Michael Thomas Mendoza et al v. OSI Industries, LLC

Filing 20

MINUTES (IN CHAMBERS) by Judge Jesus G. Bernal: Order (1) DENYING Plaintiffs Motion to Remand (Dkt. No. 15) and (2) VACATING the September 19, 2022 Hearing 15 . SEE DOCUMENT FOR FURTHER INFORMATION. (twdb)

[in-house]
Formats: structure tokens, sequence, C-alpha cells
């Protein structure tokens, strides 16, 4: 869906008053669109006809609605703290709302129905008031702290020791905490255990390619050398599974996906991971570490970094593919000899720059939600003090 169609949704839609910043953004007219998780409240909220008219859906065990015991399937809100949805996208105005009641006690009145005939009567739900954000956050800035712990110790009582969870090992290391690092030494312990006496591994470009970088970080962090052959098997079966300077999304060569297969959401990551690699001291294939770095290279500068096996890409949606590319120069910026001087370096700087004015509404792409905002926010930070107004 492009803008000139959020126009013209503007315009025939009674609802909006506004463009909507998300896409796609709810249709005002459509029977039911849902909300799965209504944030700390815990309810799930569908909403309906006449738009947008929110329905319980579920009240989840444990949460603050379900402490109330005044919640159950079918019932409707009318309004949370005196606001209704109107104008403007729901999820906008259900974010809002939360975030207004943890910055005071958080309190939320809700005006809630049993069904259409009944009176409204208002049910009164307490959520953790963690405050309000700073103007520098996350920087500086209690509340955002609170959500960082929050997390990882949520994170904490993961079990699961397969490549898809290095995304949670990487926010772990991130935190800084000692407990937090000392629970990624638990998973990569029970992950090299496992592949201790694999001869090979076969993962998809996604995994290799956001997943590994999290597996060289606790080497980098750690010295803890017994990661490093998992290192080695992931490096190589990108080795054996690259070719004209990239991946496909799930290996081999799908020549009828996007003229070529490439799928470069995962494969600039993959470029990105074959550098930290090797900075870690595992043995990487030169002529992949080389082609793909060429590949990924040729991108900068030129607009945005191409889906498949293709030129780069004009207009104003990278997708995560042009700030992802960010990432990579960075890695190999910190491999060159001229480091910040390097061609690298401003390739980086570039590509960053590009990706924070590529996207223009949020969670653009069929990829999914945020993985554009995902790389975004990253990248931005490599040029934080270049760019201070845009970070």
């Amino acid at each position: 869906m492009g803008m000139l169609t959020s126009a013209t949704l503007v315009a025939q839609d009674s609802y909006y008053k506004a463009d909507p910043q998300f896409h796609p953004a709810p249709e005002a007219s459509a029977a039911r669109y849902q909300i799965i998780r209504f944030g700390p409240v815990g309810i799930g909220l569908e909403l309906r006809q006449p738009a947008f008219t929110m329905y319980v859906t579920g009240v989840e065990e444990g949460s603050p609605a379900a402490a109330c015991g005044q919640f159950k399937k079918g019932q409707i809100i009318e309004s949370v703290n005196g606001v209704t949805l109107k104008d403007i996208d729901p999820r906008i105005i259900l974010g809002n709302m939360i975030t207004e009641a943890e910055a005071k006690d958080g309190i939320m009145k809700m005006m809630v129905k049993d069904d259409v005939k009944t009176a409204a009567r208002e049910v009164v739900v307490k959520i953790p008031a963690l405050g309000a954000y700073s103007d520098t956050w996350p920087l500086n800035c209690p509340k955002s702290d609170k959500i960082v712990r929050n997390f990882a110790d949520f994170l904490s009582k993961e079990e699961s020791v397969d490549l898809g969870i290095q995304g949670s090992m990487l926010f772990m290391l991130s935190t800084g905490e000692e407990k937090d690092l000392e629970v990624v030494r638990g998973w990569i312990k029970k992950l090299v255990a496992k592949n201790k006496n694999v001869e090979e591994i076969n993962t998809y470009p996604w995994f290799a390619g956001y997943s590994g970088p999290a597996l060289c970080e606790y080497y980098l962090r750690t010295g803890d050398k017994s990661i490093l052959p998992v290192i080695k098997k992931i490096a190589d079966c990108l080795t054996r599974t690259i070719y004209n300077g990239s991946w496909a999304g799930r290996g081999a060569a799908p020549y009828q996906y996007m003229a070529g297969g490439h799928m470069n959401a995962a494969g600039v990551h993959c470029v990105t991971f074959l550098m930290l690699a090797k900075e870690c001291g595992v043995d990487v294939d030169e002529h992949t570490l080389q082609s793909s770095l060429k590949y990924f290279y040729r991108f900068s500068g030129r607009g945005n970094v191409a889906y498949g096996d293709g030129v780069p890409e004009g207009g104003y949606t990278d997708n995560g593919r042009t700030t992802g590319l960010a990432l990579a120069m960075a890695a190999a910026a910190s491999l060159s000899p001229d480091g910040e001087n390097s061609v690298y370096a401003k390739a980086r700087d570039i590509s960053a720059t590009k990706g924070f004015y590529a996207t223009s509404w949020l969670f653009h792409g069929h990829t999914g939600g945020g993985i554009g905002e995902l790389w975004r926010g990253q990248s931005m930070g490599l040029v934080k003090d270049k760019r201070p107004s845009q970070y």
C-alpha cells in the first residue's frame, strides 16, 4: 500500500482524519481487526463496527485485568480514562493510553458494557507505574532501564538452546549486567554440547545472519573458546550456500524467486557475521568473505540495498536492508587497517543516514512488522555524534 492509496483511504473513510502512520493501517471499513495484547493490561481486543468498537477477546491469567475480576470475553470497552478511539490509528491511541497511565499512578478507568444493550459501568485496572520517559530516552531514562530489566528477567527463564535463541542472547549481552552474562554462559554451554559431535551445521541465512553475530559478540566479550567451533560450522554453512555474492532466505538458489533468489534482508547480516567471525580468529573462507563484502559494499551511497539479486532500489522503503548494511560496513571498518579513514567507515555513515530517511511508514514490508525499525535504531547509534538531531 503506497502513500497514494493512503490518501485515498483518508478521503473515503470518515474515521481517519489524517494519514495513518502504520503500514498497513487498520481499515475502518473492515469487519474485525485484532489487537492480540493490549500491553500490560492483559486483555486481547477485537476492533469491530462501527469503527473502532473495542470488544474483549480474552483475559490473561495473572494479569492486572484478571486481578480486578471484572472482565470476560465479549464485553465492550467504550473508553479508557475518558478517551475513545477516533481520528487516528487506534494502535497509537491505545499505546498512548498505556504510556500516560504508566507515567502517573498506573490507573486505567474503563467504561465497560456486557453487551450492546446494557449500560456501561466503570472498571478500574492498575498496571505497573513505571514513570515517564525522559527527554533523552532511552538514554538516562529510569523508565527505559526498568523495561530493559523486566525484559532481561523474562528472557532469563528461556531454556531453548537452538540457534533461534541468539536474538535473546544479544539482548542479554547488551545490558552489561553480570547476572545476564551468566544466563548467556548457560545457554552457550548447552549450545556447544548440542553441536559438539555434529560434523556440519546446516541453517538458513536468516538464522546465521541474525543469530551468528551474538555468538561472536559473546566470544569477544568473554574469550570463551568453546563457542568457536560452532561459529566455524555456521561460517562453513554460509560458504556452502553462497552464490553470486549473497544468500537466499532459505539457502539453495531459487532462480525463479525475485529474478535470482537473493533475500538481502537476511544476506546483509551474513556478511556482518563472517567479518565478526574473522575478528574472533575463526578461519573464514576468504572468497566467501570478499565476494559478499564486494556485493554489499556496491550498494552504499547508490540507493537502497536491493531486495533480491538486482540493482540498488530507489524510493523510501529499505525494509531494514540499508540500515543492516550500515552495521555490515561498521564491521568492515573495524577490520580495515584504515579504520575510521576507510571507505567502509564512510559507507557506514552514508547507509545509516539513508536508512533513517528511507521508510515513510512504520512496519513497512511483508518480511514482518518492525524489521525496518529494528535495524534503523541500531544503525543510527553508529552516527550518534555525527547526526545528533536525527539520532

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UNITED STATES DISTRICT COURT CENTRAL DISTRICT OF CALIFORNIA CIVIL MINUTES—GENERAL Case No. EDCV 22-1202 JGB (SPx) Date September 16, 2022 Title Michael Thomas Mendoza et al. v. OSI Industries, LLC Present: The Honorable JESUS G. BERNAL, UNITED STATES DISTRICT JUDGE MAYNOR GALVEZ Not Reported Deputy Clerk Court Reporter Attorney(s) Present for Plaintiff(s): Attorney(s) Present for Defendant(s): None Present None Present Proceedings: Order (1) DENYING Plaintiffs’ Motion to Remand (Dkt. No. 15) and (2) VACATING the September 19, 2022 Hearing (IN CHAMBERS) Before the Court is a motion to remand filed by Plaintiffs Michael Thomas Mendoza and Rosa Valadez Garcia (collectively, “Plaintiffs”). (“Motion,” Dkt. No. 15.) The Court finds this matter appropriate for resolution without a hearing. See Fed. R. Civ. P. 78; L.R. 7-15. After considering the papers filed in support of and in opposition to the Motion, the Court DENIES the Motion. The Court VACATES the hearing set for September 19, 2022. I. BACKGROUND On April 29, 2022, Plaintiffs, individually and on behalf of similarly situated individuals, filed a Complaint in the Riverside County Superior Court against Defendants OSI Industries, LLC (“OSI”), and Does 1 through 10. (“Complaint,” Dkt. No. 3, Ex. A.) On July 11, 2022, OSI removed the action on the basis of diversity jurisdiction and pursuant to the Class Action Fairness Act (“CAFA”). (“Notice of Removal,” Dkt. No. 1.) The Complaint alleges seven causes of action: (1) failure to pay minimum and straight time wages; (2) failure to pay overtime wages; (3) failure to provide meal periods; (4) failure to authorize and permit rest periods; (5) failure to timely pay final wages at termination; (6) failure to provide accurate itemized wage statements; (7) and violation of Cal. Bus. & Prof. Code §§ 17200, et seq. (See Complaint.) Page 1 of 8 CIVIL MINUTES—GENERAL Initials of Deputy Clerk MG Plaintiffs filed the Motion on August 10, 2022. On August 26, 2022, Defendant opposed the Motion. (“Opposition,” Dkt. No. 16.) Plaintiffs replied on September 2, 2022. (“Reply,” Dkt. No. 18.) Defendant filed a request for judicial notice on August 26, 2022. (“RJN,” Dkt. No. 17.) Plaintiff opposed the RJN on September 2, 2022.1 (Dkt. No. 18-1.) II. LEGAL STANDARD “CAFA gives federal district courts original jurisdiction over class actions in which the class members number at least 100, at least one plaintiff is diverse in citizenship from any defendant, and the aggregate amount in controversy exceeds $5 million, exclusive of interests and costs.” Ibarra v. Manheim Investments, Inc., 775 F.3d 1193, 1195 (9th Cir. 2015). “In determining the amount in controversy, courts first look to the complaint. Generally, the sum claimed by the plaintiff controls if the claim is apparently made in good faith.” Id. at 1197 (quotations omitted). “Whether damages are unstated in a complaint, or, in the defendant’s view are understated, the defendant seeking removal bears the burden to show by a preponderance of the evidence that the aggregate amount in controversy exceeds $5 million when federal jurisdiction is challenged.” Id. A defendant is required to file a notice of removal that includes only “a plausible allegation that the amount in controversy exceeds the jurisdictional threshold.” Dart Cherokee Basin Operating Co. v. Owens, 135 S. Ct. 547, 554 (2014). However, if a plaintiff contests these allegations, “both sides submit proof and the court decides, by a preponderance of the evidence, whether the amount-in-controversy requirement has been satisfied.” Id. The preponderance of the evidence standard requires that “the defendant must provide evidence establishing that it is more likely than not that the amount in controversy exceeds that amount.” Sanchez v. Monumental Life. Ins. Co., 102 F.3d 398, 404 (9th Cir. 1996) (internal quotations omitted). The parties “may submit evidence outside the complaint, including affidavits or declarations, or other summary-judgment-type evidence relevant to the amount in controversy at the time of the removal.” Ibarra, 775 F.3d at 1197 (internal quotations and citation omitted). “[A] defendant cannot establish removal jurisdiction by mere speculation and conjecture, with unreasonable assumptions.” Id. “CAFA’s requirements are to be tested by consideration of real evidence and the reality of what is at stake in the litigation, using reasonable assumptions underlying the defendant’s theory of damages exposure.” Id. at 1198. “As with other important areas of our law, evidence may be direct or circumstantial. In either event, a damages assessment may require a chain of reasoning that includes assumptions. When that is so, those assumptions cannot be pulled from thin air but 1 Because the Court does not rely on the document at issue in the RJN, the RJN is DENIED AS MOOT. See Moore v. Rodriguez, 2021 WL 2222590, at *23 (S.D. Cal. June 2, 2021) (denying defendant’s request for judicial notice submitted in connection with a motion because the court did not rely on the document’s contents). Page 2 of 8 CIVIL MINUTES—GENERAL Initials of Deputy Clerk MG need some reasonable ground underlying them.” Id. at 1199. “Under the preponderance of the evidence standard, if the evidence submitted by both sides is balanced, in equipoise, the scales tip against federal-court jurisdiction.” Id. Under certain circumstances, attorney’s fees may also be included in the amount in controversy. “[I]f the law entitles the plaintiff to future attorneys’ fees if the action succeeds, then there is no question that future attorneys’ fees are at stake in the litigation, and the defendant may attempt to prove that future attorneys’ fees should be included in the amount in controversy.” Fritsch v. Swift Transp. Co. of Ariz., 899 F.3d 785, 794 (9th Cir. 2018) (internal quotations, brackets, and citation omitted). However, “a court’s calculation of future attorneys’ fees is limited by the applicable contractual or statutory requirements that allow fee-shifting in the first place.” Id. at 796. III. DISCUSSION A. CAFA: Exceeding $5,000,000 Plaintiffs move to remand on the ground that Defendant failed to prove by a preponderance of the evidence that the amount in controversy (“AIC”) for the class exceeds the $5,000,000 CAFA jurisdictional minimum. (See Mot. at 1.) In its Notice of Removal (“NOR”), Defendant asserts that the AIC requirement under CAFA is satisfied because the maximum potential value of Plaintiffs’ claims places at least $7,300,628 in controversy, including attorneys’ fees. (NOR ¶ 31.) Defendant estimates that attorneys’ fees may be 25% of the potential damages, or $1,460,125.60. (Opp’n at 29.) 1. Evidentiary Standard As an initial matter, the parties dispute whether the Defendant is required to support its jurisdiction allegations with proof typically considered at summary judgment. Defendant argues that because Plaintiffs contested the amount in controversy through only a facial attack on Defendant’s jurisdictional allegations, Defendant is “only required to provide plausible allegations to support CAFA jurisdictional requirements.” (Opp’n at 13.) The Court disagrees. “A facial attack accepts the truth of the defendant’s allegations but asserts that they are insufficient on their face to invoke federal jurisdiction.” Harris v. KM Indus., Inc., 980 F.3d 694, 699 (9th Cir. 2020) (internal quotations and brackets omitted) (quoting Leite v. Crane Co., 749 F.3d 1117, 1121 (9th Cir. 2014)). A factual attack “contests the truth of the . . . allegations” themselves. Id. (citation omitted). “When a plaintiff mounts a factual attack, the burden is on the defendant to show, by a preponderance of the evidence, that the amount in controversy exceeds the $5 million jurisdictional threshold.” Id. (quoting Ibarra, 775 F.3d at 1197). A factual attack “need only challenge the truth of the defendant’s jurisdictional allegations by making a reasoned argument as to why any assumptions on which they are based are not supported by evidence.” Harris, 980 F.3d at 700 (citing Ibarra, 775 F.3 at 1199 (finding that it is sufficient to Page 3 of 8 CIVIL MINUTES—GENERAL Initials of Deputy Clerk MG “contest[ an] assumption” without “assert[ing] an alternative [assumption] grounded in real evidence”). Defendant maintains that Plaintiffs make only a facial challenge because they do not “suggest that their claims are actually worth less than $5 million, nor do they submit any evidence challenging Defendant’s amount in controversy calculations or reasonable assumptions.” (Opp’n at 13). Not so. Plaintiffs directly challenge the truth of Defendant’s allegations that all class members worked all of the workweeks available, and that every class member worked five uncompensated hours every workweek for a four-year period. (Mot. at 1011). Although Plaintiffs do not introduce evidence outside the pleadings, a factual attack “need only challenge the truth of the defendant’s jurisdictional allegations by making a reasoned argument as to why any assumptions on which they are based are not supported by evidence.” Harris, 980 F.3d at 700. Thus, Plaintiffs make a factual attack. Defendant must support its jurisdictional allegations with competent proof under the same evidentiary standard that governs in the summary judgment context. 2. Evidentiary Support Here, because the Complaint does not state the amount of damages sought, Defendant must prove that the AIC exceeds $5 million. See Ibarra, 775 F.3d at 1197. “Where the complaint contains generalized allegations of illegal behavior, a removing defendant must supply ‘real evidence’ grounding its calculations of the amount in controversy.” Duberry v. J. Crew Grp., Inc., 2015 WL 4575018, at *2 (C.D. Cal. July 28, 2015) (citing Ibarra, 775 F.3d at 1199). “[A] defendant may establish the amount in controversy by relying on admissible statistical evidence taken from a representative sample and extrapolated to calculate the potential liability for the full class.” Duberry, 2015 WL 4575018, at *2 (citing LaCross v. Knight Transp. Inc., 775 F.3d 1200, 1202–09 (9th Cir. 2015)). However, a defendant is “not required to comb through the records to identify and calculate the exact frequency of violations.” Salcido v. Evolution Fresh, Inc., 2016 WL 79381, at *6 (C.D. Cal. Jan. 6, 2016). In calculating the AIC, Defendant relies on the declaration of Carrie Sanchez, the Human Resources Manager at OSI’s Riverside facility, who is “familiar and knowledgeable [with] OSI’s payroll department.” (Sanchez Decl. ¶ 2.) Sanchez declares that she has “access to the payroll records of individuals who are or were employed by OSI as non-exempt employees in the state of California.” (Id. ¶ 4.) Sanchez also declares that she “reviewed payroll records for individuals who are or were employed by OSI as hourly-paid and non-exempt employees in the state of California between April 29, 2018, and July 5, 2022.” (Id.) From this review, Sanchez estimates that OSI “employed at least 179 hourly-paid and nonexempt employees in the state of California who received weekly wage statements between April 29, 2018, and July 5, 2022, of which approximately 118 have separated from employment with OSI since April 29, 2019.” (Id. ¶ 5.) The employees were “paid a combined weighted average hourly wage rate of $17.32.” (Id. ¶ 6.) Sanchez further declares that “OSI employed at least 68 hourly-paid and non-exempt employees . . . who received weekly wage statements between April Page 4 of 8 CIVIL MINUTES—GENERAL Initials of Deputy Clerk MG 29, 2021, and July 5, 2022.” (Id. ¶ 7.) Sanchez also states that “OSI in Riverside utilized the services of at least 1,500 temporary workers hired through employment agencies who worked at OSI’s Riverside facility between April 29, 2018 and July 5, 2022.”2 (Id. ¶ 8.) Plaintiffs argue that this information is insufficient because Sanchez does not state that she “reviewed corresponding time records” or “any information whatsoever related to actual violation data.” (Mot. at 6.) Sanchez also does not “attach any of the payroll records purportedly reviewed by her to support Defendant’s estimates.” (Id.) Plaintiffs add that Defendant has ready access to this information and has not claimed that producing the data that they rely upon in making their calculations would be burdensome. (Id. at 10.) Defendant counters that Sanchez based her testimony on “her personal knowledge” and “review of the payroll records” and that parties may submit declarations from knowledgeable employees. (Opp’n at 13 (citing Ibarra, 775 F.3d at 1197).) The Court agrees with Defendant. Defendant need not “support removal with production of extensive business records to prove or disprove liability and/or damages … at this premature (pre-certification) stage of the litigation.” Muniz v. Pilot Travel Centers LLC, 2007 WL 1302504, at *4–5 (E.D. Cal. May 1, 2007); see also Torrez v. Freedom Mortg., Corp., 2017 WL 2713400, at *3 (C.D. Cal. June 22, 2017) (rejecting objection over Defendant’s alleged failure to provide an adequate foundation for a declaration and violation of Federal Rule of Evidence 1002 (Best Evidence Rule), and finding that the declarant (1) was the Vice President of Human Resources Operations, (2) had access to employee-related information, including personnel files and payroll records, and (3) stated that he reviewed the relevant records). “Where, as here, a defendant must prove the amount in controversy by a preponderance of the evidence, a declaration or affidavit may satisfy the burden.” Ray v. Wells Fargo Bank, N.A., 2011 WL 1790123, at *6 (C.D. Cal. May 9, 2011); Bryant v. NCR Corp., 284 F. Supp. 3d 1147, 1150 (S.D. Cal. 2018). Defendant offers evidence of the number of employees that constitute the putative class and their average hourly rate of pay. “Based on that evidence, [Defendant may make] reasonable assumptions to calculate the potential liability of the purported class.” Torrez, 2017 WL 2713400, at *3; see also Unutoa v. Interstate Hotels and Resorts, Inc., 2015 WL 898512, at *3 (C.D. Cal. Mar. 2, 2015) (finding defendant’s evidence, which consisted of a declaration by a Payroll Supervisor stating the number of employees employed during the class period who typically worked eight hour shifts, supportive of assumed rates of violation). The Court concludes that Sanchez’s Declaration is sufficiently reliable and constitutes “summaryjudgment-type evidence” that, if combined with reasonable assumptions regarding the violation rates, provides an adequate basis for Defendant’s AIC calculation. See Ibarra, 775 F.3d at 1198 (“CAFA’s requirements are to be tested by consideration of real evidence . . . , using reasonable assumptions underlying the defendant’s theory of damages exposure.”). The Court addresses the reasonableness of Defendant’s assumptions to support its calculations on a claim-by-claim basis. 2 Because both parties do not include damages related to the 1,500 temporary workers in their AIC calculations, the Court need not decide the issue of whether an employer relationship exists between Defendant and the temporary workers. (See Opp’n at 15-16; Reply at 11-12.) Page 5 of 8 CIVIL MINUTES—GENERAL Initials of Deputy Clerk MG 3. Overtime Wages (Claim Two) In calculating an estimated AIC, Defendant assumes that Plaintiffs and the class were not paid five hours of overtime wages per workweek, which amounts to approximately $1,818,600 in unpaid overtime wages.3 (Opp’n at 20.) Plaintiffs argue that Defendant provides no explanation for their calculations and assumptions. In Plaintiffs’ view, “Defendant’s assumptions [] fail to consider workdays or workweeks during which class members’ shifts were too short to trigger overtime.” (Id. at 10-11.) Plaintiffs state that “Defendant also fails to provide any basis for its assumption that every putative class member worked five uncompensated overtime hours every single workweek for a four year period.” (Id. at 11.) (emphasis omitted). Additionally, Plaintiffs point out that courts have repeatedly held that assumptions of one hour of missed overtime per pay period are reasonable, based on a plaintiff’s allegations of “pattern and practice” violations. Mackall v. Healthsource Glob. Staffing, Inc., 2016 WL 4579099, at *4 (N.D. Cal. Sept. 2, 2016) (citing cases). However, Plaintiffs’ allegation of a “policy and practice implies greater frequency than an allegation of a pattern and practice, as policies tend to be uniformly applied.” Wheatley v. MasterBrand Cabinets, LLC, 2019 WL 688209, at *5 (C.D. Cal. Feb. 19, 2019) (quotations omitted). Further, while Plaintiffs argue that Defendant fails to “consider workdays or workweeks during which class members’ shifts were too short to trigger overtime,” Plaintiffs do not assert whether or how often the putative class members worked shifts too short to trigger overtime or whether class members worked less than all of the available workweeks. Because Plaintiffs allege that “Defendants maintained a policy and practice of not paying Plaintiffs and the Class for all hours worked, including . . . overtime wages,” (Compl. ¶ 16), without specifying a violation rate or offering evidence of a rate lower than that assumed by Defendant, the Court finds that Defendant’s estimate of 5 hours of overtime wages per workweek, which amounts to approximately $1,818,600 in unpaid overtime wages is reasonable. See Mejia v. DHL Express (USA), Inc., 2015 WL 2452755, at *4 (C.D. Cal May 21, 2015) (“It is not unreasonable to assume that when a company has unlawful policies and they are uniformly ‘adopted and maintained,’ then the company may potentially violate the law in each and every situation where those policies are applied.”). 4. Minimum Wages (Claim One) Defendant states that given the “Complaint’s limited information and the fact that the minimum wage violations are alleged to have occurred” as a “policy and practice,” it is reasonable for Defendant to assume that Plaintiffs seek to recover at least five hours of minimum wage per week which “would place over $770,000 in controversy in connection with Plaintiffs’ minimum wage claim.”4 (Opp’n at 19.) Defendant adds that its “estimate is conservative 3 “($25.98 [1.5 x $17.32] overtime rate x 5 hours x 14,000 workweeks).” (Mot. at 10.) 4 “($11.00 minimum hourly wage rate x 5 hour per week x 14,000 workweeks plus an equal amount in liquidated damages).” (Opp’n at 19.) Page 6 of 8 CIVIL MINUTES—GENERAL Initials of Deputy Clerk MG because it is based on $11.00 minimum wage,” which is the “lowest applicable minimum wage rate in effect during the Putative Class Period.” (Opp’n at 18; NOR at 12 n.7.) Plaintiffs counter that Defendant’s assumption of five hours per workweek is unreasonable and not supported by evidence. (Reply at 7.) Plaintiffs argue that a “more reasonable, alternative calculation” is a one hour per workweek assumption. (Id. at 7-8, citing Jauregui v. Roadrunner Transportation Servs., Inc., 28 F.4th 989, 994-995 (9th Cir. 2022) (finding that the defendant’s calculation of using the lowest hourly wage rate and assuming a one hour of work a week was reasonable to calculate plaintiff’s minimum wage claim).) However, it is unclear whether in Jauregui the plaintiffs alleged that defendants had a policy and practice of failing to pay minimum wages. Here, Plaintiffs allege that Defendants maintained a “systematic, company-wide policy and practice” of failing to pay minimum wages. (Compl. ¶ 4(a).) Defendant’s calculations are grounded in the broad allegation that these violations occurred as matters of “policy and practice.” See Andrade v. Beacon Sales Acquisition, Inc., 2019 WL 4855997, at *4 (C.D. Cal. Oct. 1, 2019) (holding that allegations that defendants committed wage violations “as [a] matter[] of policy and/or practice” justified assumption of maximum violation rate and wages owed when calculating AIC). “Plaintiff[s] could have, but did not, make more specific allegations to narrow the scale or scope of this controversy.” Id. Defendant’s calculation is thus reasonable. 5. Meal and Rest Period Premiums (Claims Three and Four) Defendant calculates approximately $2,424,800 as the AIC for the unpaid-meal and restbreak claims. (Opp’n at 21.) To reach this figure, it assumes five meal-period violations and five rest period violations per week per class member.5 (Id.) Defendant explains that because “Plaintiffs allege Defendant’s official policy uniformly prevented Putative Class Members from taking a compliant meal breaks and rest breaks, it is reasonable to assume [Plaintiffs] are claiming Putative Class members were never authorized and permitted the opportunity to take a legally compliant rest period.” (Id. at 21.) Plaintiffs counter that Defendant misread the Complaint because although Plaintiffs allege that it was Defendant’s “policy and practice” to not provide meal and rest periods, the Complaint also states that Defendant “regularly, but not always” required Plaintiffs and “putative class members to work without providing an uninterrupted meal and rest period.” (Reply at 8.) Plaintiffs argue that this means “that not every putative class member” experienced the exact same rate of violations per workweek” and proposes that the Court use a “one meal and one rest period violation” per week. (Id. at 8-9.) But Plaintiffs fail to explain why their use of “regularly, but not always” language should trump their use of “policy and practice” in the Complaint. 5 “Defendant calculated the meal period penalties in controversy as $1,212,400.00 ($17.32 x 5 meal period penalties per week x 14,000 workweeks), and rest period penalties in controversy as $1,212,400.00 ($17.32 x 5 rest period penalties per week x 14,000 workweeks).” (Opp’n at 21.) Page 7 of 8 CIVIL MINUTES—GENERAL Initials of Deputy Clerk MG Because Plaintiffs allege a “policy” of requiring employees to work through their meal and rest break periods, without specifying a violation rate or offering evidence of a rate lower than that assumed by Defendant, the Court finds Defendant’s estimate of five meal break violations and five rest break violations per employee per week reasonable. See Mejia v. DHL Express (USA), Inc., 2015 WL 2452755, at *4 (C.D. Cal May 21, 2015) (“It is not unreasonable to assume that when a company has unlawful policies and they are uniformly ‘adopted and maintained,’ then the company may potentially violate the law in each and every situation where those policies are applied.”). 6. Waiting-Time Penalties (Claims Five) and Wage Statement (Claim Six) Plaintiffs allege that as a “policy and practice,” Defendant failed to pay employees all “wages due within the time period specified by California law when employment terminates.” (Compl. ¶ 4(d).) Plaintiffs also allege that, “Defendants maintained a systematic, company-wide policy and practice of . . . [f]ailing to provide employees with accurate, itemized wage statements containing all the information required by the California Labor Code.” (Id. ¶ 4(e).) Defendant assumes a violation rate of 100% for failure to timely pay wages at the end of class members’ employment and to issue accurate wage statements. (Opp’n at 26 and 28.) While Plaintiffs objects to a 100% violation rate, Defendant’s assumption is reasonable and consistent with Plaintiffs’ allegations. Indeed, “[i]f Defendant had a ‘pattern and practice’ of refusing to grant meal and rest breaks or pay class members for all hours worked, then it is likely that all or nearly all class members experienced wage statement and delay violations.” Noriesta v. Konica Minolta Bus. Sols. U.S.A., Inc., 2019 WL 7987117, at *6 (C.D. Cal. June 21, 2019). That is because “Defendant need only have caused a single violation per pay period for all wage statements to be inaccurate, and need only have caused and failed to remedy a single violation per employee for waiting time penalties to apply.” Id. Here, Plaintiffs imply a greater frequency of violations than the “pattern and practice” alleged in Noriesta. See Wheatley v. MasterBrand Cabinets, LLC, 2019 WL 688209, at *5 (C.D. Cal. Feb. 19, 2019) (stating that allegations of “policy and practice implies greater frequency than an allegation of a pattern and practice, as policies tend to be uniformly applied”). Thus, the Court finds as reasonable Defendant’s calculation of $490,502.40 for waiting time penalties and $336,600 for wage statement penalties. 7. Attorneys’ Fees The Court need not decide the amount of attorneys’ fees at stake because the estimated amount in controversy totals $5,840,402.40, which meets CAFA’s jurisdictional threshold. IV. CONCLUSION For the reasons above, the Court DENIES the Motion. The September 19, 2022 hearing is VACATED. IT IS SO ORDERED. Page 8 of 8 CIVIL MINUTES—GENERAL Initials of Deputy Clerk MG